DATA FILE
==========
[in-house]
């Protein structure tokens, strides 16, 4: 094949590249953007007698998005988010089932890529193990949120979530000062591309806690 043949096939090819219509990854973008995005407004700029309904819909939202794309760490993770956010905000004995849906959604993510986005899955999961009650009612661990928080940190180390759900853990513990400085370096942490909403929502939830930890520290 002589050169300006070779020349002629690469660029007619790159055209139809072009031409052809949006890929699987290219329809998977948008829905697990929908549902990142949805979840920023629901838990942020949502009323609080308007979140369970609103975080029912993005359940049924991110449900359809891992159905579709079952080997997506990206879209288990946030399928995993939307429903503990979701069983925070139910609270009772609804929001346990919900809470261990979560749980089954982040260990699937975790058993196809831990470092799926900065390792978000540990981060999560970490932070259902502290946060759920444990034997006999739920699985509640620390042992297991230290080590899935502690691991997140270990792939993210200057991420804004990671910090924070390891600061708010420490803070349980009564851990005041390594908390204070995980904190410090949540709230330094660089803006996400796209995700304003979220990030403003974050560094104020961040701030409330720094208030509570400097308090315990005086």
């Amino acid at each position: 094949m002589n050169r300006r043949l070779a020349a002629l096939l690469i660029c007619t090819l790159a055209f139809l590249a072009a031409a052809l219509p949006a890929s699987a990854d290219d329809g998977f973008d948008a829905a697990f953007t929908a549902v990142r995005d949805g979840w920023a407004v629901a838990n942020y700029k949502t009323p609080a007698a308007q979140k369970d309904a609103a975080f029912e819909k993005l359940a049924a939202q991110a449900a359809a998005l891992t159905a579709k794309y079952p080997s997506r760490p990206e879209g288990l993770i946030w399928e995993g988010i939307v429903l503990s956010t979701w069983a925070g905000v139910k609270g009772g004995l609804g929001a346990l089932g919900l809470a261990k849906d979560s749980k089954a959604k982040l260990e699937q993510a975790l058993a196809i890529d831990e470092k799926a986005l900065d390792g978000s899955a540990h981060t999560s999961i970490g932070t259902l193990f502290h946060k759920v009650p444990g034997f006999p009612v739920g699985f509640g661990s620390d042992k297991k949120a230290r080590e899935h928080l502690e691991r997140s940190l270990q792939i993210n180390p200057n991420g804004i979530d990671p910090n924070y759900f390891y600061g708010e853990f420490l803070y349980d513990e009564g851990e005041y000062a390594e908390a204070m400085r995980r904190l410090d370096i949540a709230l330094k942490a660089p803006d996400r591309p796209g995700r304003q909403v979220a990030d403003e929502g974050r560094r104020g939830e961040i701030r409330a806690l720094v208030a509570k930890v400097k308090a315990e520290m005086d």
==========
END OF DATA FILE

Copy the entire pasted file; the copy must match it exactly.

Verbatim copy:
[in-house]
């Protein structure tokens, strides 16, 4: 094949590249953007007698998005988010089932890529193990949120979530000062591309806690 043949096939090819219509990854973008995005407004700029309904819909939202794309760490993770956010905000004995849906959604993510986005899955999961009650009612661990928080940190180390759900853990513990400085370096942490909403929502939830930890520290 002589050169300006070779020349002629690469660029007619790159055209139809072009031409052809949006890929699987290219329809998977948008829905697990929908549902990142949805979840920023629901838990942020949502009323609080308007979140369970609103975080029912993005359940049924991110449900359809891992159905579709079952080997997506990206879209288990946030399928995993939307429903503990979701069983925070139910609270009772609804929001346990919900809470261990979560749980089954982040260990699937975790058993196809831990470092799926900065390792978000540990981060999560970490932070259902502290946060759920444990034997006999739920699985509640620390042992297991230290080590899935502690691991997140270990792939993210200057991420804004990671910090924070390891600061708010420490803070349980009564851990005041390594908390204070995980904190410090949540709230330094660089803006996400796209995700304003979220990030403003974050560094104020961040701030409330720094208030509570400097308090315990005086």
């Amino acid at each position: 094949m002589n050169r300006r043949l070779a020349a002629l096939l690469i660029c007619t090819l790159a055209f139809l590249a072009a031409a052809l219509p949006a890929s699987a990854d290219d329809g998977f973008d948008a829905a697990f953007t929908a549902v990142r995005d949805g979840w920023a407004v629901a838990n942020y700029k949502t009323p609080a007698a308007q979140k369970d309904a609103a975080f029912e819909k993005l359940a049924a939202q991110a449900a359809a998005l891992t159905a579709k794309y079952p080997s997506r760490p990206e879209g288990l993770i946030w399928e995993g988010i939307v429903l503990s956010t979701w069983a925070g905000v139910k609270g009772g004995l609804g929001a346990l089932g919900l809470a261990k849906d979560s749980k089954a959604k982040l260990e699937q993510a975790l058993a196809i890529d831990e470092k799926a986005l900065d390792g978000s899955a540990h981060t999560s999961i970490g932070t259902l193990f502290h946060k759920v009650p444990g034997f006999p009612v739920g699985f509640g661990s620390d042992k297991k949120a230290r080590e899935h928080l502690e691991r997140s940190l270990q792939i993210n180390p200057n991420g804004i979530d990671p910090n924070y759900f390891y600061g708010e853990f420490l803070y349980d513990e009564g851990e005041y000062a390594e908390a204070m400085r995980r904190l410090d370096i949540a709230l330094k942490a660089p803006d996400r591309p796209g995700r304003q909403v979220a990030d403003e929502g974050r560094r104020g939830e961040i701030r409330a806690l720094v208030a509570k930890v400097k308090a315990e520290m005086d």